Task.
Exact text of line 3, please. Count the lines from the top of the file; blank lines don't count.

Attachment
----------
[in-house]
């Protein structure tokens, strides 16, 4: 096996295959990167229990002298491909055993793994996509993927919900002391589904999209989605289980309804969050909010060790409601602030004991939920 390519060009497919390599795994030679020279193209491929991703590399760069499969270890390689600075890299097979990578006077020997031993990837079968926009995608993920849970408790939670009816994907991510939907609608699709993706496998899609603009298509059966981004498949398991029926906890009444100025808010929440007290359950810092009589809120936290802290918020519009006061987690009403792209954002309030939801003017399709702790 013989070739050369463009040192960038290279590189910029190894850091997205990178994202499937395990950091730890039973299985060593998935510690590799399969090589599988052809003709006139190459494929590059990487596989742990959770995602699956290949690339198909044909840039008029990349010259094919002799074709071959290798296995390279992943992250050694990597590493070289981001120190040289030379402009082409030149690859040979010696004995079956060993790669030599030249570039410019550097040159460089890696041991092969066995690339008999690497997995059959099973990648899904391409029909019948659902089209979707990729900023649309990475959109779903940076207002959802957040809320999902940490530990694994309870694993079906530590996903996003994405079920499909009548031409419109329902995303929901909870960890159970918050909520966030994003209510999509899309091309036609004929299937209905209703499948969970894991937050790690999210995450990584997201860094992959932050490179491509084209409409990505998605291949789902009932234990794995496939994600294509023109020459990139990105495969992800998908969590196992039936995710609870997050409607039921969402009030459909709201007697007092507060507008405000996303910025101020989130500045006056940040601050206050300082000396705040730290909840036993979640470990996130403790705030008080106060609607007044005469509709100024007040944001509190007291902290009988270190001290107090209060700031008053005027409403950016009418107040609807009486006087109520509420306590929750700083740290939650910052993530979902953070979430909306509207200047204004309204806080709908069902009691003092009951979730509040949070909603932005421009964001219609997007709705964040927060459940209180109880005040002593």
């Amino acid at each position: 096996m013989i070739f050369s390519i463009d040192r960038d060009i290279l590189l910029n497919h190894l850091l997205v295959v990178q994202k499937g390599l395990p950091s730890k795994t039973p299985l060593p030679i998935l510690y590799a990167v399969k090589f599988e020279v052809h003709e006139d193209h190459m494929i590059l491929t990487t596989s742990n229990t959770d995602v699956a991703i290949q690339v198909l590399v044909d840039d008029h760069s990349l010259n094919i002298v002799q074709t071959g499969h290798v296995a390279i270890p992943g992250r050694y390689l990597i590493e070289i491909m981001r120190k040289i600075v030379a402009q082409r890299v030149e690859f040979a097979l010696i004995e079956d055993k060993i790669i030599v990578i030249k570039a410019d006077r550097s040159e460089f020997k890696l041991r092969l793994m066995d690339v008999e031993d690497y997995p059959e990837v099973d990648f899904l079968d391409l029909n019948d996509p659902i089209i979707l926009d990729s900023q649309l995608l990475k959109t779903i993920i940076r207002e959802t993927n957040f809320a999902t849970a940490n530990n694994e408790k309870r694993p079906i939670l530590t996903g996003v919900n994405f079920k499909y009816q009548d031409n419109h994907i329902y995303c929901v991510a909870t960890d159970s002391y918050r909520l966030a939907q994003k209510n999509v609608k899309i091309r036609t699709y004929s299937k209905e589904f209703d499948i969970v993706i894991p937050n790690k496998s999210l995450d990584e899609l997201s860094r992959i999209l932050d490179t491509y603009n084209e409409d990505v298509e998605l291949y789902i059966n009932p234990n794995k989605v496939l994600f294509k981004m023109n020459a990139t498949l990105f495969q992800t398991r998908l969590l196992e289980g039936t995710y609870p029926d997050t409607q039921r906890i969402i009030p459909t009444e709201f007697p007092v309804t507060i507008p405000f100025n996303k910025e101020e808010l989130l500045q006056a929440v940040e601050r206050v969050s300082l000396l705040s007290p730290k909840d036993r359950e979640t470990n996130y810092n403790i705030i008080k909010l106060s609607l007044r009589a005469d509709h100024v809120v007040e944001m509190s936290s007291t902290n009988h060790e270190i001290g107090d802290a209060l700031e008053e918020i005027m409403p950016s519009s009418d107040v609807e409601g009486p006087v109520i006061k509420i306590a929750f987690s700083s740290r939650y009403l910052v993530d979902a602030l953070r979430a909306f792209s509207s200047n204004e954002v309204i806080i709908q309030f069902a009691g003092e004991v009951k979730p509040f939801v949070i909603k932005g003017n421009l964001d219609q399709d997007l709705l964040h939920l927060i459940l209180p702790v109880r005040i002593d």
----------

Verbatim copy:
């Amino acid at each position: 096996m013989i070739f050369s390519i463009d040192r960038d060009i290279l590189l910029n497919h190894l850091l997205v295959v990178q994202k499937g390599l395990p950091s730890k795994t039973p299985l060593p030679i998935l510690y590799a990167v399969k090589f599988e020279v052809h003709e006139d193209h190459m494929i590059l491929t990487t596989s742990n229990t959770d995602v699956a991703i290949q690339v198909l590399v044909d840039d008029h760069s990349l010259n094919i002298v002799q074709t071959g499969h290798v296995a390279i270890p992943g992250r050694y390689l990597i590493e070289i491909m981001r120190k040289i600075v030379a402009q082409r890299v030149e690859f040979a097979l010696i004995e079956d055993k060993i790669i030599v990578i030249k570039a410019d006077r550097s040159e460089f020997k890696l041991r092969l793994m066995d690339v008999e031993d690497y997995p059959e990837v099973d990648f899904l079968d391409l029909n019948d996509p659902i089209i979707l926009d990729s900023q649309l995608l990475k959109t779903i993920i940076r207002e959802t993927n957040f809320a999902t849970a940490n530990n694994e408790k309870r694993p079906i939670l530590t996903g996003v919900n994405f079920k499909y009816q009548d031409n419109h994907i329902y995303c929901v991510a909870t960890d159970s002391y918050r909520l966030a939907q994003k209510n999509v609608k899309i091309r036609t699709y004929s299937k209905e589904f209703d499948i969970v993706i894991p937050n790690k496998s999210l995450d990584e899609l997201s860094r992959i999209l932050d490179t491509y603009n084209e409409d990505v298509e998605l291949y789902i059966n009932p234990n794995k989605v496939l994600f294509k981004m023109n020459a990139t498949l990105f495969q992800t398991r998908l969590l196992e289980g039936t995710y609870p029926d997050t409607q039921r906890i969402i009030p459909t009444e709201f007697p007092v309804t507060i507008p405000f100025n996303k910025e101020e808010l989130l500045q006056a929440v940040e601050r206050v969050s300082l000396l705040s007290p730290k909840d036993r359950e979640t470990n996130y810092n403790i705030i008080k909010l106060s609607l007044r009589a005469d509709h100024v809120v007040e944001m509190s936290s007291t902290n009988h060790e270190i001290g107090d802290a209060l700031e008053e918020i005027m409403p950016s519009s009418d107040v609807e409601g009486p006087v109520i006061k509420i306590a929750f987690s700083s740290r939650y009403l910052v993530d979902a602030l953070r979430a909306f792209s509207s200047n204004e954002v309204i806080i709908q309030f069902a009691g003092e004991v009951k979730p509040f939801v949070i909603k932005g003017n421009l964001d219609q399709d997007l709705l964040h939920l927060i459940l209180p702790v109880r005040i002593d």